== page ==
Wednesday, March 25, 2009

A Historical Brief on Napa Valley Wine

"Will there be wine?"
-Henry Chinaski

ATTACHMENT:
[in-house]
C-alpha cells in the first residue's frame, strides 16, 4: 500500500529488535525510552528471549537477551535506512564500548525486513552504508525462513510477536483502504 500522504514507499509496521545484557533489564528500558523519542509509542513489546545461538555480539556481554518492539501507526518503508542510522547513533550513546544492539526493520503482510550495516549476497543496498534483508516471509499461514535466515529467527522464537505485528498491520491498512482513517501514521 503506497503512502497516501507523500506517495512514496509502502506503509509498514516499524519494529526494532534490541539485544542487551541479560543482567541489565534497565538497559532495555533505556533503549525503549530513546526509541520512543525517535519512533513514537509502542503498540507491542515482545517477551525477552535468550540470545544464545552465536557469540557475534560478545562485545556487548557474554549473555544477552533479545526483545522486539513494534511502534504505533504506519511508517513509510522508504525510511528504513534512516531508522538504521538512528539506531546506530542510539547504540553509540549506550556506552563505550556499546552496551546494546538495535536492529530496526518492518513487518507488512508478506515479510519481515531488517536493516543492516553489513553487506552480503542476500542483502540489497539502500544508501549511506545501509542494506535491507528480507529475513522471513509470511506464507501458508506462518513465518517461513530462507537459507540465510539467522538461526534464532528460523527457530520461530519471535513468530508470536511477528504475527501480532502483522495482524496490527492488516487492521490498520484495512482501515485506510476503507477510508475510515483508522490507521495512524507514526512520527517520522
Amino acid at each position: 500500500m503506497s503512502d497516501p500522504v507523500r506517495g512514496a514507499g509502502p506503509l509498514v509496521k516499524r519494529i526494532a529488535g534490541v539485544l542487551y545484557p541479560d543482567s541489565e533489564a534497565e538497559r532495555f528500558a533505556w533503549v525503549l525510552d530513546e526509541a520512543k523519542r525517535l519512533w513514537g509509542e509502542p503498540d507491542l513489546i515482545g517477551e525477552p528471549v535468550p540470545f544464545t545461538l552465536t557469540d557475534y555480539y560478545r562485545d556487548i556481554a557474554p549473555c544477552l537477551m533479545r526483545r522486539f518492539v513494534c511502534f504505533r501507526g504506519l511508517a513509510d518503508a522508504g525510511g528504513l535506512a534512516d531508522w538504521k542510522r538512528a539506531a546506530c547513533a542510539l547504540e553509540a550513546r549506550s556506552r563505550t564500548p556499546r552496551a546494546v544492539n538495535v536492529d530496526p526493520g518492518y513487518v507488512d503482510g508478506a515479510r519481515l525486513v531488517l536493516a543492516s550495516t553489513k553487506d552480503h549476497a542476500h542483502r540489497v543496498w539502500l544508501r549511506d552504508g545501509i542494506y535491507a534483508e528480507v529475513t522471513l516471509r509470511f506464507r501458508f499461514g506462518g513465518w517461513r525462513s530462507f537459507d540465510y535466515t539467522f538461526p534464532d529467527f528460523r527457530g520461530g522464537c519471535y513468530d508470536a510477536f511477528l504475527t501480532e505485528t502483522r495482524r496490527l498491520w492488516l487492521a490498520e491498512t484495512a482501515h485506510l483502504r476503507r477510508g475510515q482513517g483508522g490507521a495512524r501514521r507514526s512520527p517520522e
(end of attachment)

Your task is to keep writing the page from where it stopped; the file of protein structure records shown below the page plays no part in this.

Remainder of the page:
There wasn’t much discussion about wine circulating in San Francisco at the turn of the 20th century. That changed dramatically after the 1906 quake when thousands of residents fled the city and settled in the neighboring Salinas and Napa Valleys. It wasn’t until a bright eyed Italian, Calvo Bartozzi, left North Beach for firmer ground that he saw the potential of the alluvial fans that bled from Napa Valley’s north hills. Bartozzi, a fisherman by trade and by way of Ancona, Italy, took his limited knowledge of Tuscany’s rolling hills and imagined the same vineyards stretched across the Valley’s floor. He purchased 10 acres of land west of the Napa River and planted his first Sangiovese grapes (later to be renamed the California Zinfandel). His first harvest was a disaster; the fruit flourished and produced overripe, sugary and highly alcoholic wine. By 1909, Bartozzi had figured it out. He did not need his vines to flourish; he needed them to compete for resources making the exact fruit desired for the Sangiovese he wanted. By planting each row one meter from the next, the vines competed for the rich nutrients that the alluvial fan provided. Along with the cool fog that the bay brought in at night, the combination lead to Bartozzi’s first vintage in 1910. His experiments went on to be standard practice in the Valley leading it to become the greatest wine producing region in the world by 1978.

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